Still The Only Chart That Matters
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The FOMC has continued to "taper" the monthly amounts of its purchases of Treasury bonds and Mortgage Backed Securities (MBS), but the Federal Reserve is still pumping money into the banking system at a high rate. Purchases in June are to total $45 billion, and it goes down to $35 billion in July 2014.
But $35 billion a month is still a large number. And the injection of this money is still pushing up the stock market. This week's chart is one that I showed back in November 2013, calling it "perhaps the only chart that matters for now". The slope of the Fed's balance sheet continues upward, and so does that of the stock market.
The FOMC under Dr. Yellen is betting that it can slow the pace of these purchases in just the right way so as to avoid the problems that the Fed created when ending previous programs of "quantitative easing" (QE). When QE1 ended in April 2010, we saw the "Flash Crash" in the very next month. The Fed realized it stopped too soon, and so we got QE2, which was great until it ended on June 30, 2011. The very next month, July 2011, saw another sharp decline, and so the Fed had to restart more QE which is what we are still left with today.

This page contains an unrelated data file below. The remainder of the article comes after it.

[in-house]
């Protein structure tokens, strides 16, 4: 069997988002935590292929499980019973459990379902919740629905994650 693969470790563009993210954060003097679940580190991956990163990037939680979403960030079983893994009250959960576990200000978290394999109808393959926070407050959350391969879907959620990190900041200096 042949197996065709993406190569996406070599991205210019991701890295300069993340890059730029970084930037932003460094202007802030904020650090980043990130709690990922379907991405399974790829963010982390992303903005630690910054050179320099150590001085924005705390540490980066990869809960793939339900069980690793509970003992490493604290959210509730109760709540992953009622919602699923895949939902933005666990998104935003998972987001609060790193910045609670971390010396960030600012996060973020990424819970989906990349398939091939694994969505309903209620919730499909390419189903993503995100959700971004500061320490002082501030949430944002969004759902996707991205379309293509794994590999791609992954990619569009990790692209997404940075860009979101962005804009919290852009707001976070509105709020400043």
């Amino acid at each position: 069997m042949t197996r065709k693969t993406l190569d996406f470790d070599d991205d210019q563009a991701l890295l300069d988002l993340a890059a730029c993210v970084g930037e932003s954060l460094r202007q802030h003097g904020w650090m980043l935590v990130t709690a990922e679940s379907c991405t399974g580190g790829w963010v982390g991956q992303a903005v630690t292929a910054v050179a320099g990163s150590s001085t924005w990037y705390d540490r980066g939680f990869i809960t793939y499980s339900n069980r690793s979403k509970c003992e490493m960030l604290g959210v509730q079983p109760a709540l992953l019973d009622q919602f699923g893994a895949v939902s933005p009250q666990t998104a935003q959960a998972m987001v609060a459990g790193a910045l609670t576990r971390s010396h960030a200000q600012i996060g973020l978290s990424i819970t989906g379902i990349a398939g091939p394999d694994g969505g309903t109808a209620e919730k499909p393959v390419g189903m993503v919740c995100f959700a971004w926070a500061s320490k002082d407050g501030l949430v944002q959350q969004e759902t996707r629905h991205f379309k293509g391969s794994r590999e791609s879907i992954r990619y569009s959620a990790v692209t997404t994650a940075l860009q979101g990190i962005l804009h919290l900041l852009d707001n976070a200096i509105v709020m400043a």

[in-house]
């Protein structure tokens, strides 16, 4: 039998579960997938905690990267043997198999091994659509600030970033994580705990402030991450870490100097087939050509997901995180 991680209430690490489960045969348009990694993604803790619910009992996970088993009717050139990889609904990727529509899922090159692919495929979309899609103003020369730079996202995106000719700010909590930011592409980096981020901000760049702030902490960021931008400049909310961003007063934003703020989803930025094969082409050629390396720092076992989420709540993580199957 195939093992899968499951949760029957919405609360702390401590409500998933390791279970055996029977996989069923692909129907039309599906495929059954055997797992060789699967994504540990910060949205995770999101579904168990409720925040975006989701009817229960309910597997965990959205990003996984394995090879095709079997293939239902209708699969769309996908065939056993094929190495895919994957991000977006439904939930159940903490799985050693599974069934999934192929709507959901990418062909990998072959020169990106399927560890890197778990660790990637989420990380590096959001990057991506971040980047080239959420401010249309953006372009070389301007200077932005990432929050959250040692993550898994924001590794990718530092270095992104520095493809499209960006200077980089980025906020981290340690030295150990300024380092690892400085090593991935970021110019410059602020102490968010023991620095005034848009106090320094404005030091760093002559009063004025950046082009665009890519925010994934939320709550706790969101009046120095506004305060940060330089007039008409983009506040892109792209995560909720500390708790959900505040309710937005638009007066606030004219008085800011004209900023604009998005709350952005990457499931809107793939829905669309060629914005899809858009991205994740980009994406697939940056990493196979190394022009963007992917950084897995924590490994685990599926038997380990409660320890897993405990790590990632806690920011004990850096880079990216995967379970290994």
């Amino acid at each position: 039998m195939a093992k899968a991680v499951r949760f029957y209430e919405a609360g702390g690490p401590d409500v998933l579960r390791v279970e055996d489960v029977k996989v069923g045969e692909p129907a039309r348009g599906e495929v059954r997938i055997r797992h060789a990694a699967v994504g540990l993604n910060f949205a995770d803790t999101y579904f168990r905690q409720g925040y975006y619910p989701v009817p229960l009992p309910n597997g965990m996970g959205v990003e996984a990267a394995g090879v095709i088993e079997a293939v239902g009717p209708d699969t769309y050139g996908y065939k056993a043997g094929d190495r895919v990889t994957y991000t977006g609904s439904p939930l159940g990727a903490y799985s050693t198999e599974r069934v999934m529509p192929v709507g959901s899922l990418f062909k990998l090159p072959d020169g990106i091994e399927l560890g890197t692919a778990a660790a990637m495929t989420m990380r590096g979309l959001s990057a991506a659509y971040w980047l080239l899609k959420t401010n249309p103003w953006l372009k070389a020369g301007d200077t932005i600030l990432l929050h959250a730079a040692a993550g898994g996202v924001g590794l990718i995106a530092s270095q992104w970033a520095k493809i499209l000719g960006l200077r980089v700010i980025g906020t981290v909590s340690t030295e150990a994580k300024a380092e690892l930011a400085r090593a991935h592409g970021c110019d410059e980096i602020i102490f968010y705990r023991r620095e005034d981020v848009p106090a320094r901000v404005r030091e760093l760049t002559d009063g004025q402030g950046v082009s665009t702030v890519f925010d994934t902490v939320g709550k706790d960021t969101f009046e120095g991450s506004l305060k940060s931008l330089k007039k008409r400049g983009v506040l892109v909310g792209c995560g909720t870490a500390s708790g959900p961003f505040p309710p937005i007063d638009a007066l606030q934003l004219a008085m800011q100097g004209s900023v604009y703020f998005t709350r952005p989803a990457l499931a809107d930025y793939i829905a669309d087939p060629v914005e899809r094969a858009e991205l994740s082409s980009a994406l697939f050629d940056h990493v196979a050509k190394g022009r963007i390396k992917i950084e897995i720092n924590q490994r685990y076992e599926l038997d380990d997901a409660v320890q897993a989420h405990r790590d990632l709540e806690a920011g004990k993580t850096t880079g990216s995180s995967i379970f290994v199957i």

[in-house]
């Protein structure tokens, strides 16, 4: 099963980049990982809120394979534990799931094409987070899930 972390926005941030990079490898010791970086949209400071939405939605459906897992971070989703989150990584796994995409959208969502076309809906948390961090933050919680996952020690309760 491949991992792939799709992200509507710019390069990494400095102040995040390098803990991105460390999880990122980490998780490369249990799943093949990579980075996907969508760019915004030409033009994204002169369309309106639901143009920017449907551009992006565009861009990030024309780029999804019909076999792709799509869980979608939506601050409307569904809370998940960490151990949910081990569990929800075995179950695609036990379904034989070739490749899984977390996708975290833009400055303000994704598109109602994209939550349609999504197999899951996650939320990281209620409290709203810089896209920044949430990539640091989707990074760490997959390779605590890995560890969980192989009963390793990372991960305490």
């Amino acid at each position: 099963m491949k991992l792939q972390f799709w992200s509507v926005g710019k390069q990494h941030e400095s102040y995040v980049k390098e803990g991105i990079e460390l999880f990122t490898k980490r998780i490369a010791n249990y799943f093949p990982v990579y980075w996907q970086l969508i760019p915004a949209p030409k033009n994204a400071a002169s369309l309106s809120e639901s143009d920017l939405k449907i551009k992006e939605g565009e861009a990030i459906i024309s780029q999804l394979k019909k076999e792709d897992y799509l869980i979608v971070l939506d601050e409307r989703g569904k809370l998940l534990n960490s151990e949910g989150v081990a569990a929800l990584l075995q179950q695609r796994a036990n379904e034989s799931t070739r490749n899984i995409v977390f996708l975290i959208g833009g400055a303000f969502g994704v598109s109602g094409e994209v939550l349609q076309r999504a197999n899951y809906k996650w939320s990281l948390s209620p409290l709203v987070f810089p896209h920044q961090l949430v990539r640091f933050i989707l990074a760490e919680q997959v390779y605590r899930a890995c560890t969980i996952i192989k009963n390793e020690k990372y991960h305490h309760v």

The Fed actually tried to shrink its holdings of Treasury bonds back in 2007 and 2008, a move which contributed to the severity of the financial crisis 2008. So the members of the FOMC understandably don't want to risk doing THAT again. But even when they just bring the QE purchases to a halt, the stock market crashes and banks are in danger. How they are ever going to unwind their $4 trillion (and climbing) balance sheet is a question I just cannot answer, and I do not think that many in the FOMC have a good answer either.
But for our purposes now as stock market investors, it is sufficient to note that the Fed's balance sheet is still getting larger, and that is still bullish for the stock market. It may not be as bullish as when it was $85 billion a month, but it is still an upward slope. When the Fed gets down to zero again later this year, we can start to worry.
Editor, The McClellan Market Report
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